what model for family and cheap ride?

As if the criteria for choosing a family car were not complicated enough, now it is necessary, in addition, to ask the question of motorization. Not only to choose between petrol or diesel, but also between hybrid and/or plug-in hybrid… Sure, if you have easy access to a charging point – at home or at your workplace –, if most of your annual trips are made in town or outside and if your budget allows it, a plug-in hybrid that SUV can be a very good choice. Especially since the choice is now quite wide in new and used. But even if it means investment, you can also choose a good model.

To do this, L’AM created a small selection of five PHEV models, all of which went through our rigorous protocol of independent measurements. To draw two main pieces of information: what electrical autonomy does the battery offer and what fuel consumption when the battery is empty? Although the lens remains at least possibly empty of the battery, It is interesting to know the appetite of these SUVs without any electrical assistance, which can happen especially on vacation with long journeys on the motorway and in places where access to charging is not necessarily won.

Also read: 3 scalable plug-in hybrid cars to buy with your eyes closed

A candidate stronger than the others

This selection consists of well-known models, except for one big novelty: the Renault Austral. Since he initially opted for the simple hybrid, it will be a few months before we see him emerge from the PHEV. In the meantime, it remains possible to choose between the French doublet Peugeot 3008/Citroën C5 Aircross, both with the same 225 hp powertrain, the Korean doublet Kia Sportage and Hyundai Tucson that also technically make common cause and the Volkswagen Tiguan , sad but still present with its 245 hp engine.

As is often the case with electrified vehicles, the Koreans claim very comfortable autonomy. And it is not so much due to the battery capacity as it stands at 13.8 gross kWh for the Sportage and Tucson when the opponent oscillates between 13 (Tiguan) and 13.2 (3008, C5 Aircross). Whether it is the Sportage or the Tucson, 30 km in the city without starting the 1.6 thermal is widely imagined while instead it is necessary to be satisfied with 40 to 45 km among competitors, who therefore have recourse to their thermal unit when faster. The gap is reduced slightly on all roads and many motorways, in other words routes that are not conducive to electric vehicles.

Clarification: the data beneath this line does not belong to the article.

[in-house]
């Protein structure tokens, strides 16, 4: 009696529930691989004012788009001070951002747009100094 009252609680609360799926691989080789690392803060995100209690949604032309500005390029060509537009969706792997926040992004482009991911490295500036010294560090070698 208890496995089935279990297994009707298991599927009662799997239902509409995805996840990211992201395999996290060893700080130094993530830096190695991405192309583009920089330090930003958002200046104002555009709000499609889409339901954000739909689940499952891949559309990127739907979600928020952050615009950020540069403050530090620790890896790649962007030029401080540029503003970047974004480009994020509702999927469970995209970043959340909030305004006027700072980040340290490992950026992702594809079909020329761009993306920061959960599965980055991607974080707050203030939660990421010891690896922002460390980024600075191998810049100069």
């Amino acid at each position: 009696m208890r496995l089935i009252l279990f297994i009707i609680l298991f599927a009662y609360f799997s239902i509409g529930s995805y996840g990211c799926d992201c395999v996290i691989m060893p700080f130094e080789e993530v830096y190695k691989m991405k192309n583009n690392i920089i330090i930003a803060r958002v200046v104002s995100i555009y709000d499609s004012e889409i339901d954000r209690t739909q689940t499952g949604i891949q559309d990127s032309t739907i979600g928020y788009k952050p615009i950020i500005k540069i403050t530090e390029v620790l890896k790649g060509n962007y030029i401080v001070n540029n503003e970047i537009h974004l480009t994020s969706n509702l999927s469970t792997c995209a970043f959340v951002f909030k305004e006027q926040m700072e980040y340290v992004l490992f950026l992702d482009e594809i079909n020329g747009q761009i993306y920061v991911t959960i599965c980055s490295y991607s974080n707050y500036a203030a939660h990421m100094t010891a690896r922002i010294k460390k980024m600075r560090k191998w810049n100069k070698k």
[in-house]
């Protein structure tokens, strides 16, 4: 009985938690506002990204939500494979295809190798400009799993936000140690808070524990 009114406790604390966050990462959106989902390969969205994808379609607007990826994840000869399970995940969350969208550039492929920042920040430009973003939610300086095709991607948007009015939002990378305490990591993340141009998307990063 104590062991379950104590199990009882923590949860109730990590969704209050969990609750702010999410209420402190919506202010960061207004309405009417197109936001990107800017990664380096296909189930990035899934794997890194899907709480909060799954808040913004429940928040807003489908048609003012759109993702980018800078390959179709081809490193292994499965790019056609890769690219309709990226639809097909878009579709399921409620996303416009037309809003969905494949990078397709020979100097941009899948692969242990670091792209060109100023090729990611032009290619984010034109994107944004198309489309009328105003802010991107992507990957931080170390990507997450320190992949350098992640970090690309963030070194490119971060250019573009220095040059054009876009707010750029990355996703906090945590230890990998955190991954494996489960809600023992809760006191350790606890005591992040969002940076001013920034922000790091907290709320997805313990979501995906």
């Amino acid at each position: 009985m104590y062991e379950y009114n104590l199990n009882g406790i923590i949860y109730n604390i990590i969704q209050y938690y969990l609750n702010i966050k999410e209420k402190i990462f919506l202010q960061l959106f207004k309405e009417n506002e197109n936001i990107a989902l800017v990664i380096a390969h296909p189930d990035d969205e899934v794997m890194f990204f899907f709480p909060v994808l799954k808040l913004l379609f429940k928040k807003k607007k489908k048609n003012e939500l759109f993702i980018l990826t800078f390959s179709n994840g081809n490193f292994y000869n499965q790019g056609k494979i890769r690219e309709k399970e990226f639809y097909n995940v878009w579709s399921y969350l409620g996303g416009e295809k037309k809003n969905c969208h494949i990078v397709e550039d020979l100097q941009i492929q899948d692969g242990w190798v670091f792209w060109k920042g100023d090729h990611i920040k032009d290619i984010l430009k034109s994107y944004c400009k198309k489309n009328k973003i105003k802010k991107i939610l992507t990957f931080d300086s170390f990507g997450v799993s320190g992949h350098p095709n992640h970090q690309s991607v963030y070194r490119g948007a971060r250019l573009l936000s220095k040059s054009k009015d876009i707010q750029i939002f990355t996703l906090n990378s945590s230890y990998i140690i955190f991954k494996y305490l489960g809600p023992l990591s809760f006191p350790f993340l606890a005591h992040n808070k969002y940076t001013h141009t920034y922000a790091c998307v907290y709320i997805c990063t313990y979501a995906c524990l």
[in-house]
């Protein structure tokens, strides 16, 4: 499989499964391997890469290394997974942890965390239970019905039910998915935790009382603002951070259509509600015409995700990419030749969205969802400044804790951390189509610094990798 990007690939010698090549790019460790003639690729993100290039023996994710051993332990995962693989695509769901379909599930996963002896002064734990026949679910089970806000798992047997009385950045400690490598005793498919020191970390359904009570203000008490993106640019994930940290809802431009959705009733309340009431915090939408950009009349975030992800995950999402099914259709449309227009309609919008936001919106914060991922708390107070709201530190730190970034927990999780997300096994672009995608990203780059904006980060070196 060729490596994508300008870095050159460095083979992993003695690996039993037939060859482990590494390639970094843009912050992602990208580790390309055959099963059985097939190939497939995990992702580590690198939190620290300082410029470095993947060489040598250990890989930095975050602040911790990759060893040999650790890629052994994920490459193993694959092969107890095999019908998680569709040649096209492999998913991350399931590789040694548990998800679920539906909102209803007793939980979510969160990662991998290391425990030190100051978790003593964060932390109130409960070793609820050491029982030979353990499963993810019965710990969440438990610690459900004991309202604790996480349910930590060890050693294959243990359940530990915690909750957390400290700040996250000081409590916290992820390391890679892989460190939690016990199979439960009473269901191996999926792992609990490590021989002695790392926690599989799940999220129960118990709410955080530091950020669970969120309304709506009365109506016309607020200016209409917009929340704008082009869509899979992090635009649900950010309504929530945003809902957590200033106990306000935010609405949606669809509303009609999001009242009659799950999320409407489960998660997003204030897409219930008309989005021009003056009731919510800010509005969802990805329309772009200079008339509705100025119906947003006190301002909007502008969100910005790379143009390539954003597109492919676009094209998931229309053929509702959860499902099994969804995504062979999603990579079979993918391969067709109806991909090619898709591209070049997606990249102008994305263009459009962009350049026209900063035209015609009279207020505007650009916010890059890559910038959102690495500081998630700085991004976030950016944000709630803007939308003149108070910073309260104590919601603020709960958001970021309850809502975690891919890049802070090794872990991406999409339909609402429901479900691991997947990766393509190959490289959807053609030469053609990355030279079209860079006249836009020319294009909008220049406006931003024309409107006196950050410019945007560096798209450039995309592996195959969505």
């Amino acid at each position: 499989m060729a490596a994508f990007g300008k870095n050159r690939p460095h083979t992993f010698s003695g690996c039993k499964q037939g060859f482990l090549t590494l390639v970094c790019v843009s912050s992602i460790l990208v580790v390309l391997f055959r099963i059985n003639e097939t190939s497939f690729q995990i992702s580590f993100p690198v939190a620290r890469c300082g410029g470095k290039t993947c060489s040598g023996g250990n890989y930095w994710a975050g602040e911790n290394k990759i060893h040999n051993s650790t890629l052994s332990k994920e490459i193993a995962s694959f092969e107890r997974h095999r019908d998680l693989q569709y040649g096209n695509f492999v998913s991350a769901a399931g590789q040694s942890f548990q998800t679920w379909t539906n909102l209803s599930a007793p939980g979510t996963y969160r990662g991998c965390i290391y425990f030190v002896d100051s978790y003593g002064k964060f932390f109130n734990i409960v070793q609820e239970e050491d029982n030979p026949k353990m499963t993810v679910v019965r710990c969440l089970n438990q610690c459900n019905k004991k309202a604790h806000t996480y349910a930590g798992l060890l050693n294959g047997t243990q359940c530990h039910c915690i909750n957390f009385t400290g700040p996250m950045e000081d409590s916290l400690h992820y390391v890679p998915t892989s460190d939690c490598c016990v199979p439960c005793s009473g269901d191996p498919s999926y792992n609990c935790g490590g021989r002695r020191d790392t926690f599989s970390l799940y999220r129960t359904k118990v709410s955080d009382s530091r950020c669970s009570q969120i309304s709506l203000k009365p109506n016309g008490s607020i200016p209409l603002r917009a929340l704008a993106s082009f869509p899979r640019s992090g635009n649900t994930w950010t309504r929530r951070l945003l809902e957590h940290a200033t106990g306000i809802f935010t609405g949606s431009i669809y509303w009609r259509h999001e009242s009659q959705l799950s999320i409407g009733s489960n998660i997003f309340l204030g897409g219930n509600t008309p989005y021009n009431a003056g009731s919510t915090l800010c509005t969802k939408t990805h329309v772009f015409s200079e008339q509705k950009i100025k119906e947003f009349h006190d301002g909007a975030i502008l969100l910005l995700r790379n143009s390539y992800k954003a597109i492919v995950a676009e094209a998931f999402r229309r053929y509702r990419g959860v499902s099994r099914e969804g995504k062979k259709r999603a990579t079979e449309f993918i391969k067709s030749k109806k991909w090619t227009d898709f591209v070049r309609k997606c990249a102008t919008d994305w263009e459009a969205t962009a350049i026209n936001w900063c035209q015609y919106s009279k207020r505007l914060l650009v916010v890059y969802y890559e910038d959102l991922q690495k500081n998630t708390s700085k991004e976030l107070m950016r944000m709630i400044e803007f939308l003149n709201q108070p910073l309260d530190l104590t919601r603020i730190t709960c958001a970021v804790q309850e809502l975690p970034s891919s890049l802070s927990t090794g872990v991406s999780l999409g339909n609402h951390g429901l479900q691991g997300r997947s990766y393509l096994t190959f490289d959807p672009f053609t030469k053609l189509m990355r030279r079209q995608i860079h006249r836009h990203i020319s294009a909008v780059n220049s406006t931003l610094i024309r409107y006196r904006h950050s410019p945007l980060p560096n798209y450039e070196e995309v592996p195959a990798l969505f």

On the consumption side, 4 competitors are quite equal with the majority found around 8 l/100 km. Only the Tucson stays below the 7.5 l/100 km average, though all show marked highway appetite. Special mention to the Tiguan which, in town, is on par with the Hyundai by going below 7 l/100 km, which suggests, for these two SUVs, a fairly reasonable cost per kilometer most of the time, even the battery is empty. .

The Hyundai Tucson.©Hyundai

Top 5 plug-in hybrid SUVs: the main technical characteristics

Model Combined power Total battery capacity Checked weight
ModelCitroen C5 Aircross Combined power225 hp Total battery capacity13.2 kWh Checked weight1,862kg
ModelHyundai Tucson Combined power265 hp Total battery capacity13.6 kWh Checked weight1900kg
ModelKia Sportage Combined power265 hp Total battery capacity13.6 kWh Checked weight1,892kg
ModelPeugeot 3008 Combined power225 hp Total battery capacity13.2 kWh Checked weight1770kg
ModelVW Tiguan Combined power245 hp Total battery capacity13 kWh Checked weight1,850kg

Top 5 plug-in hybrid SUVs: verified power ranges

Model City autonomy Autonomy on the road Autonomy on the freeway
ModelCitroen C5 Aircross City autonomy43 km Autonomy on the road39 km Autonomy on the freeway33km
ModelHyundai Tucson City autonomy59km Autonomy on the road51km Autonomy on the freeway40 km
ModelKia Sportage City autonomy62km Autonomy on the road42km Autonomy on the freeway35km
ModelPeugeot 3008 City autonomy46 km Autonomy on the road39km Autonomy on the freeway33km
ModelVW Tiguan City autonomy40 km Road coverage33 km Autonomy on the freeway30 km

Top 5 plug-in hybrid SUVs: fuel consumption verified with an empty battery

Model City consumption road consumption Freeway consumption Average consumption
ModelCitroen C5 Aircross City consumption7.8l/100km road consumption8.8l/100km Freeway consumption8 l/100 km Average consumption8.1l/100km
ModelHyundai Tucson City consumption6.8l/100km road consumption7.1l/100km Freeway consumption9.4l/100km Average consumption7.4l/100km
ModelKia Sportage City consumption7.3l/100km road consumption8.1l/100km Freeway consumption9.4l/100km Average consumption8 l/100 km
ModelPeugeot 3008 City consumption7.5l/100km road consumption7.5l/100km Freeway consumption8.8l/100km Average consumption7.8l/100km
ModelVW Tiguan City consumption6.8l/100km road consumption8 l/100 km Freeway consumption9.6L/100km Average consumption7.8l/100km

Verdict: a Hyundai Tucson that’s both efficient and powerful

In this selection of 5 plug-in hybrid family SUVs, one element stands out: the Hyundai Tucson. Even though it shares its technical base with the Kia Sportage, the Tucson both offers the most power range and consumes the least when its “battery” is empty.. While the heaviest! Icing on the cake, the Hyundai also offers the best acceleration / pick-up compromise, attesting to both the good health and good fluidity of its traction chain.

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